Avalanche Advisory: Friday - Jan 29, 2021

THIS AVALANCHE ADVISORY EXPIRED ON January 30, 2021 @ 6:24 am
Avalanche Advisory published on January 29, 2021 @ 6:24 am
Issued by Steve Mace - ESAC

HIGH avalanche danger exists on all aspects and at all elevations today. Natural and human triggered avalanches remain very likely. Travel in, near, or underneath avalanche terrain is NOT recommended.

4. High

?

Above Treeline
Very dangerous avalanche conditions. Travel in avalanche terrain not recommended.

4. High

?

Near Treeline
Very dangerous avalanche conditions. Travel in avalanche terrain not recommended.

4. High

?

Below Treeline
Very dangerous avalanche conditions. Travel in avalanche terrain not recommended.
    Very dangerous avalanche conditions. Travel in avalanche terrain not recommended.
Avalanche Problem 1: Wind Slab
  • Type ?
  • Aspect/Elevation ?
  • Likelihood ?
    Certain
    Very Likely
    Likely
    Possible
    Unlikely
  • Size ?
    Historic
    Very Large
    Large
    Small

Heavy snowfall and strong to extreme SW winds over the last 72 hr have created dangerous wind slab conditions. While we expect to see wind speeds drop this morning it is likely they will remain well within the transportable range today, particularly at higher elevations.  This means we may see continued slab development even as the current storm system moves out of the area, particularly if wind speeds outperform the forecast. W-N-E-SE aspects will be most problematic today. Be suspect of terrain features that encourage drifting such as the leeward sides of ridgelines, gully features, and cross-loaded depressions.  Large to very large Natural and Human triggered avalanches are likely today. Avalanches may run long distances and into lower angle, or treed terrain you may typically think of as “safe”. Look for signs of recent wind loading including blowing snow, recent cornice development, and large pillow-like drifts. Be cognizant of what is above you today. Travel in, near, and below avalanche terrain is not recommended.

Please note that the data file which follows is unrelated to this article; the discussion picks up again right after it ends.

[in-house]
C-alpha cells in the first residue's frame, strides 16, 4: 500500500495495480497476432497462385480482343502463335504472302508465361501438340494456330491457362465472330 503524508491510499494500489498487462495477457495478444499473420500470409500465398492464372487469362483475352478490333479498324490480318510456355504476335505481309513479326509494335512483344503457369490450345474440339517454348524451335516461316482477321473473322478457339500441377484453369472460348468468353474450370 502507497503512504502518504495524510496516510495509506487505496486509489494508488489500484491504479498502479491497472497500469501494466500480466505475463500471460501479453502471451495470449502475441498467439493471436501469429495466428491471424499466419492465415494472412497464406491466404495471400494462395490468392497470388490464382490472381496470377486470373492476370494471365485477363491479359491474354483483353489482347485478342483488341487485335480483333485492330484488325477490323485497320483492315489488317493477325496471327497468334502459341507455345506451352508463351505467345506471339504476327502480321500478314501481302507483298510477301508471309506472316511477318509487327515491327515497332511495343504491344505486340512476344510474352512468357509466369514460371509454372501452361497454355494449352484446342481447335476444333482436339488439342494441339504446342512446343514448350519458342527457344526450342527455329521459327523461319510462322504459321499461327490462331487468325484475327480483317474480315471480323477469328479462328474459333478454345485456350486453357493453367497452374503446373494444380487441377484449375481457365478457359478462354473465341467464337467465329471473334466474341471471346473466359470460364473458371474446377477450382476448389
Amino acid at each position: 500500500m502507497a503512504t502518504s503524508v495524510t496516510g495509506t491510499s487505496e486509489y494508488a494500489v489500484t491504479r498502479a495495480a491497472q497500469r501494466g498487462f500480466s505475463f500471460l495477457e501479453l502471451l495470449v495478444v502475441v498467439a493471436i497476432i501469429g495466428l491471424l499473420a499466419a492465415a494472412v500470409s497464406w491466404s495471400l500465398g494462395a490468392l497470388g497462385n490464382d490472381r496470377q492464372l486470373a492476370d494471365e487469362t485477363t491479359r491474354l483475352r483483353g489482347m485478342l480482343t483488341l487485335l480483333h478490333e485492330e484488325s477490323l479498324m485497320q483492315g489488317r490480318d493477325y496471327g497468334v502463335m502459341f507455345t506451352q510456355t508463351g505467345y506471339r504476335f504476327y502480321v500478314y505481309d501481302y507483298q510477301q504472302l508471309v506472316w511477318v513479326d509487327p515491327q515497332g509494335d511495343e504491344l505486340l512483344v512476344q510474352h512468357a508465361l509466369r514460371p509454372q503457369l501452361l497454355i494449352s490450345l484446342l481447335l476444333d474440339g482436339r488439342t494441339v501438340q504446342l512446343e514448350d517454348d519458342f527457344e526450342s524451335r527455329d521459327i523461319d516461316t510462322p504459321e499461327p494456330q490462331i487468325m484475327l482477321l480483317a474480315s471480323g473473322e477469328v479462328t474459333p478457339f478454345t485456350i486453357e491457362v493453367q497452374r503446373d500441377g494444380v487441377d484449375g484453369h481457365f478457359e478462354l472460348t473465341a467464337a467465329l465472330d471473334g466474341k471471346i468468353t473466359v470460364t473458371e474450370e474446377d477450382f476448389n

Avalanche Problem 2: Storm Slab
  • Type ?
  • Aspect/Elevation ?
  • Likelihood ?
    Certain
    Very Likely
    Likely
    Possible
    Unlikely
  • Size ?
    Historic
    Very Large
    Large
    Small

Storm totals over the past 72 hr have been mind-blowing. Just under 100” of snow has been recorded in the Mammoth area since the beginning of this storm and totals are likely higher along the crest. While snow totals are significantly less in the southern part of the forecast area make no mistake, this has been a rapid and extreme loading event. It will take some time for this new snow to settle and gain cohesion. Expect storm instabilities ranging from large point release avalanches to very large storm slabs to be sensitive today. Avoid being on or under terrain over 30° today and be cognizant of your exposure to terrain features that increase the consequences of an avalanche. This may include exposed areas under rooflines in town. Be wary of overhead hazards today and avoid being in or underneath avalanche terrain.

Avalanche Problem 3: Deep Slab
  • Type ?
  • Aspect/Elevation ?
  • Likelihood ?
    Certain
    Very Likely
    Likely
    Possible
    Unlikely
  • Size ?
    Historic
    Very Large
    Large
    Small